BCPA was performed in nine (42.8%) out of the 12 operated patients. The Fontan operation was completed in a patient who previously underwent BCPA. A hemi-Mustard-Rastelli operation was planned for two patients following BCPA (age <10 years, right ventricular ejection fraction [EF] <40% and severe TR).

Due to the high operational workload of the cardiac center, four previously planned operations could not be performed during the study period. These operations were pulmonary banding (two patients), BCPA (one patient) and double switch (one patient).

As patients with no associated lesions did not have systemic valvular regurgitation, surgery was not performed in these patients.

On the baseline ECG of a patient with SI-ccTGA dextrocardia and SVT, the QRS axis was +1720, PR duration 145 ms, QRS duration 80 ms and QTc 390 ms. Successful radiofrequency ablation of a ‘concealed’ right posterolateral accessory pathway was performed in a patient on follow-up due to SVT; no ventricular dysfunction was identified during follow-up.

A single-chamber epicardial pacemaker was implanted in an operated SI-ccTGA patient (VSD closure plus morphologic left ventricle-pulmonary artery conduit) with postoperative AVB. A CRT device was implanted in one patient nine years after permanent pacemaker implantation due to biventricular dysfunction resulting from pacing-related asynchrony. The patient's EF increased from 20% to 45% and New York Heart Association (NYHA) functional class improved from IV to II.

Two patients (9.5%) died during follow-up. One was a 19-day old newborn who had a central shunt operation and died on the fifth postoperative day. The other was a one-year-old infant with associated VSD and PS lesions who died preoperatively due to pneumonia and sepsis.

Discussion

The number of studies on adult SI-ccTGA patients in the literature is limited, and to the best of our knowledge this study is the first to assess children with SI-ccTGA, a rare congenital cardiac defect with varied clinical and treatment options. The results of the study can be summarized as follows.

(i) This anomaly should not be regarded as a mirror image of SS-ccTGA because of the important anatomic and physiologic differences between the two types of atrial arrangements.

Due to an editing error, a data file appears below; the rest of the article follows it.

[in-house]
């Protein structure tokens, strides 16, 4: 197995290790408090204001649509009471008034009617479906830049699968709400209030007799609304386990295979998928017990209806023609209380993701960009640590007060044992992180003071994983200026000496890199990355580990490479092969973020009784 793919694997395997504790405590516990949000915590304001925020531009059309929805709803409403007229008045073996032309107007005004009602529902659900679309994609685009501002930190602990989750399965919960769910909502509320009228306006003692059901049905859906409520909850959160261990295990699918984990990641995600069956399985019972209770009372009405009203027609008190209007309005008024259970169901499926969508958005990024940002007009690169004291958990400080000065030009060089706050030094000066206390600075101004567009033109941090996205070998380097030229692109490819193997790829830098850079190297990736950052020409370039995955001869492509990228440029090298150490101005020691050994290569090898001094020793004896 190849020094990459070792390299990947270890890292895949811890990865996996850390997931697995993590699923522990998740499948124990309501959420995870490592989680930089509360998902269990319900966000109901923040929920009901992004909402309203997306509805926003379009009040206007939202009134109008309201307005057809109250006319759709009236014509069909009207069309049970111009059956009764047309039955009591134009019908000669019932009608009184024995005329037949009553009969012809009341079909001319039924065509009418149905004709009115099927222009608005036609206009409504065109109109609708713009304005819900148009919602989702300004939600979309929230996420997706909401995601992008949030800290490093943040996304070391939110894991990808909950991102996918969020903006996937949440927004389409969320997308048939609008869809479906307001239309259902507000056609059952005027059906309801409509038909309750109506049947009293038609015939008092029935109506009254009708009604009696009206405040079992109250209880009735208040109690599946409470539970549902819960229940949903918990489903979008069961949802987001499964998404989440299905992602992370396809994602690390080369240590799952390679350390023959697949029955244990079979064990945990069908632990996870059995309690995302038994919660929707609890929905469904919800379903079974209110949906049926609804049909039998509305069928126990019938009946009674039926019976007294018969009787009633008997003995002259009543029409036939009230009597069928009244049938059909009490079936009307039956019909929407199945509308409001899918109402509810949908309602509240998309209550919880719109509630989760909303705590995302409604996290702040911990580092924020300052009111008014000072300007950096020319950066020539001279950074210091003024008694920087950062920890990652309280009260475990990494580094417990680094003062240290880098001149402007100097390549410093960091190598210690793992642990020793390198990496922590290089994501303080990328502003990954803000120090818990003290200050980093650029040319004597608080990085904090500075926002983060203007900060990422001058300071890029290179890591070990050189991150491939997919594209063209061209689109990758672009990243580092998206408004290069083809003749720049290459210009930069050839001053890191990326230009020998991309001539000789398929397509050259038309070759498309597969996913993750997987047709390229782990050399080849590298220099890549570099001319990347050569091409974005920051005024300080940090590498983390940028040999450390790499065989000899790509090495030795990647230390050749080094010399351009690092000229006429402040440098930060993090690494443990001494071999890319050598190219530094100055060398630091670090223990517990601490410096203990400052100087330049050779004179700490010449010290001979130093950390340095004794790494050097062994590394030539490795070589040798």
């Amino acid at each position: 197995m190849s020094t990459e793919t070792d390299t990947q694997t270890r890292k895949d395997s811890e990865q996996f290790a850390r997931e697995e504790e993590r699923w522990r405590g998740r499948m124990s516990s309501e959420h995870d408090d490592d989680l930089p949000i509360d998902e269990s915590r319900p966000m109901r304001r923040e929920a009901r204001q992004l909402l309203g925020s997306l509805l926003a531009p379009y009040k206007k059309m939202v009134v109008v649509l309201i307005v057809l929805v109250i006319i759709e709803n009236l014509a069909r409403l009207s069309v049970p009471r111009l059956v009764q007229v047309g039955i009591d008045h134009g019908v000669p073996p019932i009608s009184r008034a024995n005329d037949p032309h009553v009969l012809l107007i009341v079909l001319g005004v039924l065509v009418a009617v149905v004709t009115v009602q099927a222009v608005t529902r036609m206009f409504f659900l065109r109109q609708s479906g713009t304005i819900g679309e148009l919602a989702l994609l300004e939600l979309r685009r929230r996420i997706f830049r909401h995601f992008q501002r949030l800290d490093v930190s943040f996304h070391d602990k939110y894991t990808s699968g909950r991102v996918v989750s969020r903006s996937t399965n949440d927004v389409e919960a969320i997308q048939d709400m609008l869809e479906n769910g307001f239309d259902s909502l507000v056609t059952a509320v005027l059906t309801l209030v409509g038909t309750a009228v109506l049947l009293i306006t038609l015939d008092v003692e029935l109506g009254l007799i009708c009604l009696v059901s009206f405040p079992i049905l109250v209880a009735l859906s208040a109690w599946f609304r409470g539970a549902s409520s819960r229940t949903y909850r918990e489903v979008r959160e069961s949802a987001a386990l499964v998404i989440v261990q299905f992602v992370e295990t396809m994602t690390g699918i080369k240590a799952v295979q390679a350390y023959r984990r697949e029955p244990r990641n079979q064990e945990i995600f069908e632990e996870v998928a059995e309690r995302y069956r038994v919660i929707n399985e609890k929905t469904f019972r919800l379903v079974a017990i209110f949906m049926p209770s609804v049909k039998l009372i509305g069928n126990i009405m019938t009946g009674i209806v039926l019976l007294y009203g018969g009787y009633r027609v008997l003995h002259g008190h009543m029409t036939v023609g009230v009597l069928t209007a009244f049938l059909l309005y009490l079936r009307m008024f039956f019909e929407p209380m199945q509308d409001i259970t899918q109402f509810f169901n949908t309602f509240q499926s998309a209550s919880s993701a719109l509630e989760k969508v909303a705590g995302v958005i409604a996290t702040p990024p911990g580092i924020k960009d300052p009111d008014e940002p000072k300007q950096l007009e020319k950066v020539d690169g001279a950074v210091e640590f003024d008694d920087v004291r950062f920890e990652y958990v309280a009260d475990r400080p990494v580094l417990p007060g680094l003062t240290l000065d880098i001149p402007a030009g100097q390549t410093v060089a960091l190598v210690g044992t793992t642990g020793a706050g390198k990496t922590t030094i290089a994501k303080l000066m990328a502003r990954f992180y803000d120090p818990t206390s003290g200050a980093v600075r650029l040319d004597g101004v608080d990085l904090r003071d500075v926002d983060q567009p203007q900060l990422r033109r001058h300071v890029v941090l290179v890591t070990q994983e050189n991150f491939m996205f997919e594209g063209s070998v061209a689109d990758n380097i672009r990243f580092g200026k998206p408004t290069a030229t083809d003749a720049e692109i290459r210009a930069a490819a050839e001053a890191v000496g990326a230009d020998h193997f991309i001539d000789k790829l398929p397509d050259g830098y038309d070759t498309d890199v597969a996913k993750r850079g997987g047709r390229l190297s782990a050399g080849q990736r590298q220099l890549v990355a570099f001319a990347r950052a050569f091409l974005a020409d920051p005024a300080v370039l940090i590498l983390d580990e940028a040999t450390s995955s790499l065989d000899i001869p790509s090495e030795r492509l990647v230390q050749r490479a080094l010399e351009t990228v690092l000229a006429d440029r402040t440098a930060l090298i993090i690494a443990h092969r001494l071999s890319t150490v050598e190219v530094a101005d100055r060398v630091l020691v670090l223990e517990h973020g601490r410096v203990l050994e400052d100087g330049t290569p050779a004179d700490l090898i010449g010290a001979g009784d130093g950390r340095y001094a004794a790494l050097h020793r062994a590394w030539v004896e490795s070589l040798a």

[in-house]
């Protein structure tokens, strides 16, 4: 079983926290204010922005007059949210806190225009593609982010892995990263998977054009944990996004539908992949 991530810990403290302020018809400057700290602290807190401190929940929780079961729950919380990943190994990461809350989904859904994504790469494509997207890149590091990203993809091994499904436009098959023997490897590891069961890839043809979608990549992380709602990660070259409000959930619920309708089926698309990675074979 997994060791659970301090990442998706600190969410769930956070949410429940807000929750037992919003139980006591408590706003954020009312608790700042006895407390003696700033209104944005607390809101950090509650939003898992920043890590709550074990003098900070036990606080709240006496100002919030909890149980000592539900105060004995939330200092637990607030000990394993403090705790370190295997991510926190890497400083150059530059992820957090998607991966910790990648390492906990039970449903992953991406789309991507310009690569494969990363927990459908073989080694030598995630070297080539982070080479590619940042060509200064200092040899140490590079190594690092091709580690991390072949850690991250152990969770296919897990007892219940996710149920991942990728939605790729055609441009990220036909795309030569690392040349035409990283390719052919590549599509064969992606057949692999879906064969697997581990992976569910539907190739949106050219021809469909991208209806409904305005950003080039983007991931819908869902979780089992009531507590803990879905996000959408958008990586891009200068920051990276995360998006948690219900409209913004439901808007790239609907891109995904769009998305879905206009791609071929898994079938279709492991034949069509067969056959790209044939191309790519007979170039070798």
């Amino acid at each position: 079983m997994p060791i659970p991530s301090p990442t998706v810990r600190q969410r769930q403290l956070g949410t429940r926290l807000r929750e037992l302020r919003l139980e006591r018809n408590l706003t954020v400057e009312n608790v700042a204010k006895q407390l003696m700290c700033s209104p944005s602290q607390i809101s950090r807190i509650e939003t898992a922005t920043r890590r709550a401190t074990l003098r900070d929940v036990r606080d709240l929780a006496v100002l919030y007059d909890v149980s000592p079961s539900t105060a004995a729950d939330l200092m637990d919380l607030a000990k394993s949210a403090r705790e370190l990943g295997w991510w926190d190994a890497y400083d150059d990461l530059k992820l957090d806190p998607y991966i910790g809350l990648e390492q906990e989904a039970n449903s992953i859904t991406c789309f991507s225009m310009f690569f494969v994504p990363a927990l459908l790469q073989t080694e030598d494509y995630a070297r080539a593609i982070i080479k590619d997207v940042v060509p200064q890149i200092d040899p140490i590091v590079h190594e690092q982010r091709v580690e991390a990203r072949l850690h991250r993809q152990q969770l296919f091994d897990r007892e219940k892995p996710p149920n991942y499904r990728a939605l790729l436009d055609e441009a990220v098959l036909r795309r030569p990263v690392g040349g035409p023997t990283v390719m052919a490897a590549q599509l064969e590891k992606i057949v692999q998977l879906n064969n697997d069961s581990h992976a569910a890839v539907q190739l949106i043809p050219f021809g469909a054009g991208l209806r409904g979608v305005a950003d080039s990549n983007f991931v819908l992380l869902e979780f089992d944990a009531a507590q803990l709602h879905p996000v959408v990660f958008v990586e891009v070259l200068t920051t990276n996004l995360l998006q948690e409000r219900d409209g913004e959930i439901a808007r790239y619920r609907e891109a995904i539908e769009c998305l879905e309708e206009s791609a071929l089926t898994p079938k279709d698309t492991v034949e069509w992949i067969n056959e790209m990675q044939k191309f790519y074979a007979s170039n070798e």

(ii) SI-ccTGA patients have a lower risk of spontaneous AVB and TR than SS-ccTGA patients.

(iii) The timing of clinical presentation of the patient with ccTGA mainly depends on the type and severity of the associated lesions.

Different associated lesions may be seen in SS-ccTGA and SI-ccTGA patients.1,5 In one study, the incidence of VSD and PS was reported as 80% and 50% in SS-ccTGA patients and 70% and 40% in SI-ccTGA patients, respectively, without statistical difference.6 These figures are similar to those in our population.

In previous studies, tricuspid valve anomalies were reported in up to 91% of ccTGA patients, including thin and frail chordae tendineae and Ebstein-like anomaly.8–10 By contrast, Westerman et al. first noted the low prevalence of morphologically tricuspid valve dysfunction in ccTGA with situs inversus.11 They hypothesized that malalignment of the atrial and ventricular septum could also be the cause of the abnormal implantation of the tricuspid valve and that good septal alignment in patients with situs inversus might preclude not only AVB but also tricuspid Ebstein-like anomaly.11 Thus, in the absence of AV conduction disorders and tricuspid valve abnormalities, the long-term outcome of patients with this condition is likely better.

Oliver et al.6 did not report any Ebstein-like anomaly in their study of adult SI-ccTGA patients. Similarly there was no Ebstein-like anomaly in any of the 21 patients in the present study. Despite the low incidence of tricuspid valve anomalies, there was moderate or severe TR in two of the patients, which was isolated in one, while the other with TR had a CRT upgrade after pacemaker implantation due to postoperative complete AVB.

Systemic ventricular dysfunction before the age of 45 years has been reported in 50% of ccTGA patients with associated lesions and one third of those with no associated defects.12–14 Clinically significant regurgitation of the morphologic tricuspid valve is the major risk factor for ventricular dysfunction and poor long-term outcome.15–17 In addition, complete AVB itself or pacing-related asynchrony can also cause systemic ventricular dysfunction.18 One of our patients was upgraded to CRT due to biventricular dysfunction and congestive heart failure that developed some time after pacemaker implantation which led to severe pacing-related asynchrony. This patient's EF and NYHA functional class subsequently improved. Ventricular dysfunction did not develop in any other patient. This may be due to patients’ younger age and shorter follow-up durations.

About one-tenth of patients born with ccTGA have complete AVB.19 In patients born with normal cardiac conduction, the risk of developing AVB increases by 2% per year, until it reaches a prevalence of 30% in adulthood.20 In the study by Oliver et al.,6 30 SS-ccTGA and eight SI-ccTGA adult patients were assessed. In two-thirds of the 17 SS-ccTGA patients (57%) with complete AVB, this was found to be unrelated to surgery. The sole case of complete AVB detected among SI-ccTGA patients was shown to be surgery-related.